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U. Washington Students Upset by Prof’s Article on Why More Women Don’t Code

U. Washington Students Upset by Prof’s Article on Why More Women Don’t Code

“are circulating an internal petition of concern”

If you can become distraught over something like this, are you really ready for college?

Campus Reform reports:

Students complain that prof’s op-ed made them feel bad

Students at the University of Washington are circulating an internal petition of concern after a computer science professor claimed that men and women are different.

The controversy began on June 19, when UW-Seattle Professor Stuart Reges published an article in Quillette titled “Why Women Don’t Code,” in which he argued that women tend to not be as interested as men in coding due to sex differences.

While he admits the title was hyperbolic—as he’s taught hundreds of women to code over the past two decades—Reges told Campus Reform that “one should never attribute to oppression that which is adequately explained by free choice.”

“If men and women are different, then we should expect them to make different choices,” he wrote in Quillette, before summarizing recent research discovering that women may be less likely to enter STEM fields due to their comparatively high verbal ability.

“It is not lack of ability that causes females to [favor] non-STEM careers, but rather the greater likelihood that females with high math ability also have high verbal ability and thus can consider a wider range of occupations,” he wrote, quoting a seminal 2013 study.

Further, Reges expressed concern that diversity initiatives backfire by gaslighting women into being afraid of men, especially as these initiatives often stress the “negative stories of men behaving badly in tech” at the expense of positive anecdotes.

“Women will find themselves wondering if they should resent men,” he worried, adding that diversity efforts might alternatively make male geeks “find themselves feeling even more awkward around women than they would be otherwise.”

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Comments

I have worked with several female programmers in my 45 years as a programmer/database designer/database analyst. There just are not many of them. It is not that women cannot write code, they can code as well as any man. They just don’t seem to enjoy it, so they choose to do something else. And you cannot fault them for that, everybody deserves a job that they enjoy.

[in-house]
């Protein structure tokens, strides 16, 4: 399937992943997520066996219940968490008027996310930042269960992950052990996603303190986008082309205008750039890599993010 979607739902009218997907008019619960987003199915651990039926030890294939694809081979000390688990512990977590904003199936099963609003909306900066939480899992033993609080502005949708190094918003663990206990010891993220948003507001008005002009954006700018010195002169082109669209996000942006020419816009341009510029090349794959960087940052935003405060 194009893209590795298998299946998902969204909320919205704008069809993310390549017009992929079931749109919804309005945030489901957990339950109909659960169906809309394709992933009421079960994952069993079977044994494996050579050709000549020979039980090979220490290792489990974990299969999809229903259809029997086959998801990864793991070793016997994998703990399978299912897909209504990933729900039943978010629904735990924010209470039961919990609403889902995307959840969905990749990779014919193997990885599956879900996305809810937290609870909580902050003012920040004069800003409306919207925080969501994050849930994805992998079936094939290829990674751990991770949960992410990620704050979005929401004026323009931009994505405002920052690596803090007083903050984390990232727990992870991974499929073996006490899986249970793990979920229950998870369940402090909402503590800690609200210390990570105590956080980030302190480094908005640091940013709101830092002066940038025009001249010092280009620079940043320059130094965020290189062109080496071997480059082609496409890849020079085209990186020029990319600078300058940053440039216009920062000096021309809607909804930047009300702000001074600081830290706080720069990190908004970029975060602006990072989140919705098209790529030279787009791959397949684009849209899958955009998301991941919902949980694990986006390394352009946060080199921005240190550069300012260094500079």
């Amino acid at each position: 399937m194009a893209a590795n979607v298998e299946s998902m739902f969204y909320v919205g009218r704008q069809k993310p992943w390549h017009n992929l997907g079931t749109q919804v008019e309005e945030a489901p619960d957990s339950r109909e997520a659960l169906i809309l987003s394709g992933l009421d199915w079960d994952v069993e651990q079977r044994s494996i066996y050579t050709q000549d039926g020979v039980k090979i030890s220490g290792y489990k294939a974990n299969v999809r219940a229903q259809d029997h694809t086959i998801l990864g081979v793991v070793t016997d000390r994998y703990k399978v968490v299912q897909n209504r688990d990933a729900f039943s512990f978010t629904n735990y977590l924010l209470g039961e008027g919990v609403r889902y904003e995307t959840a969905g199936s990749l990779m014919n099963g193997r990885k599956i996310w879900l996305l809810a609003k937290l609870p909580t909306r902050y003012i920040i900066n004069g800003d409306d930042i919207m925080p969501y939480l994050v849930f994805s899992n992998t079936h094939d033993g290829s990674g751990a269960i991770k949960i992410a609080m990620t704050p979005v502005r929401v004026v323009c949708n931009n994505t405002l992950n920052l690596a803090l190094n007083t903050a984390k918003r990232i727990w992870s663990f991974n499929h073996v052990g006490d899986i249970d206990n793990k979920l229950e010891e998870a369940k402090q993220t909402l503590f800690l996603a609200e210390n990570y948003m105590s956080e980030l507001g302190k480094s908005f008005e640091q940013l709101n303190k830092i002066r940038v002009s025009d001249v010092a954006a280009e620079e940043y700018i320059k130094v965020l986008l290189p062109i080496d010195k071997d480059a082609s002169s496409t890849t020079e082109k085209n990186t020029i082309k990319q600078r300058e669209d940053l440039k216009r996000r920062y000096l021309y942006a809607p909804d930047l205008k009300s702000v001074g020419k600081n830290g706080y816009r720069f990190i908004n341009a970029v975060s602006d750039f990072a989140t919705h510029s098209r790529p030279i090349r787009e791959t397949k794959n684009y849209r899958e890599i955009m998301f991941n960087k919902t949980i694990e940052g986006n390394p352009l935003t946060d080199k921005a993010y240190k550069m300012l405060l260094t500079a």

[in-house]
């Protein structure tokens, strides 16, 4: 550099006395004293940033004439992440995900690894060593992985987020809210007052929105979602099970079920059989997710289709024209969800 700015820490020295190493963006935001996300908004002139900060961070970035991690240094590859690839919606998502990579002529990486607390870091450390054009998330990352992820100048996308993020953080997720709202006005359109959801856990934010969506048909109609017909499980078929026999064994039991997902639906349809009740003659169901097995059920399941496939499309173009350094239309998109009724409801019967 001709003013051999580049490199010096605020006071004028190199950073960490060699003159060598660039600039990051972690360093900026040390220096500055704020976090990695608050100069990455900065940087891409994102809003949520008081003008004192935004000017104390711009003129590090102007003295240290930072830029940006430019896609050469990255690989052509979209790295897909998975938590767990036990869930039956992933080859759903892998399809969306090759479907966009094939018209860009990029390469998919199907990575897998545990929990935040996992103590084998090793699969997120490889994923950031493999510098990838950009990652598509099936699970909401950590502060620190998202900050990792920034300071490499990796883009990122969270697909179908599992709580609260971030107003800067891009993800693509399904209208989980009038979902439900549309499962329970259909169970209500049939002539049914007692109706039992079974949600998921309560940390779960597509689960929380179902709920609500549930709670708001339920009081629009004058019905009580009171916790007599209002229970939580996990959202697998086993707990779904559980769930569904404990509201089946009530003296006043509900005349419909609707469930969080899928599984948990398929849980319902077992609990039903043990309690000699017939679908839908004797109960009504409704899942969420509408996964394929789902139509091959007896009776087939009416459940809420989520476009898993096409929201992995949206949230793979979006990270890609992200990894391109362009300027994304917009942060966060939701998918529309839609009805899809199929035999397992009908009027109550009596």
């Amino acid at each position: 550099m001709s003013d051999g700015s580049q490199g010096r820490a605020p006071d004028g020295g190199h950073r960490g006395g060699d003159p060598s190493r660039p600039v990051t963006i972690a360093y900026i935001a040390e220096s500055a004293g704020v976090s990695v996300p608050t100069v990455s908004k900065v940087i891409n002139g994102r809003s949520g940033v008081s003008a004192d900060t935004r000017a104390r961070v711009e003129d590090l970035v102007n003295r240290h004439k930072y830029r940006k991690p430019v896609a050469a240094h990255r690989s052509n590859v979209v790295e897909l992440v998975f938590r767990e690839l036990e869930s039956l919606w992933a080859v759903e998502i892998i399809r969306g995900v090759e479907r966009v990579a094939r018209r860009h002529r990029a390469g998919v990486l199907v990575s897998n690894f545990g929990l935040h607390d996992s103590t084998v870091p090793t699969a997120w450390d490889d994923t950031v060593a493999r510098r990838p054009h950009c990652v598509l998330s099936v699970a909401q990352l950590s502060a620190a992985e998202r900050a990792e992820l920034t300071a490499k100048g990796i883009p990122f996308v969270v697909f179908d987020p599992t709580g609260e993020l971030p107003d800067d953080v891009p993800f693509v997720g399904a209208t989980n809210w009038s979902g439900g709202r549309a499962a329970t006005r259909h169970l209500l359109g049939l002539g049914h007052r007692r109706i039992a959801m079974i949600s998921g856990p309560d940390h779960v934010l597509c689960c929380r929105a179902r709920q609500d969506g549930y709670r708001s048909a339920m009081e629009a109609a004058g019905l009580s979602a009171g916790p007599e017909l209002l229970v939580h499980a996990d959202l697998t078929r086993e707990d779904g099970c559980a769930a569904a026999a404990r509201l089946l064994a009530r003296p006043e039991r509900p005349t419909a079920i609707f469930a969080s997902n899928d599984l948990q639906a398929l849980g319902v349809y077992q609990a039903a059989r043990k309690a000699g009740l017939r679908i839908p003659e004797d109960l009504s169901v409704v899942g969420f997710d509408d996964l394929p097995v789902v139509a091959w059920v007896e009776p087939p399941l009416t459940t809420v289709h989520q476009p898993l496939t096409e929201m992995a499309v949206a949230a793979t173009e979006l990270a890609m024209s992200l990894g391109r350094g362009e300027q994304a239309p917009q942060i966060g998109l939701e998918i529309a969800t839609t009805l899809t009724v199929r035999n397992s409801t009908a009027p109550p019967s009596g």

daniel_ream in reply to MJHolcomb. | July 2, 2018 at 5:29 pm

    It may be de rigueur to say “well, all the {minority} programmers I know are just great”, but my experience in both conventional engineering and software engineering has been the exact opposite. All the female programmers and engineers I have ever worked with, bar one, have been underqualified given their years of experience and positions.

Back in the early 1970’s one IBM 360 Mainframe computer was shared by Duke, UNC and NCSU… Three University Computer Center (TUCC). Several times the system crashed and it was found to be caused by a single program written by a coed for a regular class. Nothing special but her style of coding unmasked a fault in the computer that could not be found. They gave a “A” in the course and told her to not code anymore.

Those were the days of punch cards and sliderules.

Men and women are indeed different.
I can’t understand that need to deny the obvious.

Everyone is afforded an equal opportunity so why is that not enough? Why must so many demand equal outcome and not allow the people involved to decide what they want to do with their own lives?

There was a time when we assumed there would be two types of people working on software: software architects who would help specify the system and design the algorithms used by the system, and software coders who would take these specifications and craft the specific instructions the system would use.

And it was assumed that while most of the architects would be men (because back in the 60’s and 70’s it was assumed men were more creative), women would make better coders (because women were more detail oriented–notice the number of women who take up needle point and other detail-oriented hobbies).

Since then the way we write software changed; instead we have nothing but developers–the more experienced being senior software developers. There is less structure when it comes to development, reflected in most methodologies: “Agile,” for example, is an attempt to embrace the lack of structure amongst developers while imposing time constraints on what is to be developed.

And I’ve seen it argued that very few people in general can thrive in such an unstructured, high stress environment. (Source: I’ve been a software developer for 30 years.) One could argue that the reason why we don’t see more women in software development is as much a symptom of the dysfunction at most modern software development shops–shops that often and routinely break overtime laws, age discrimination laws and other labor laws that are designed to prevent the sort of abusive environments you see at many software shops.

But so long as we are not willing to address the idea that there are indeed differences between men and women–differences which may be cultural rather than innate–we will never take an effective look at the software development houses which are eating the world and giving us terrible UI experiences by groups of people who look at their customers as “lusers.”

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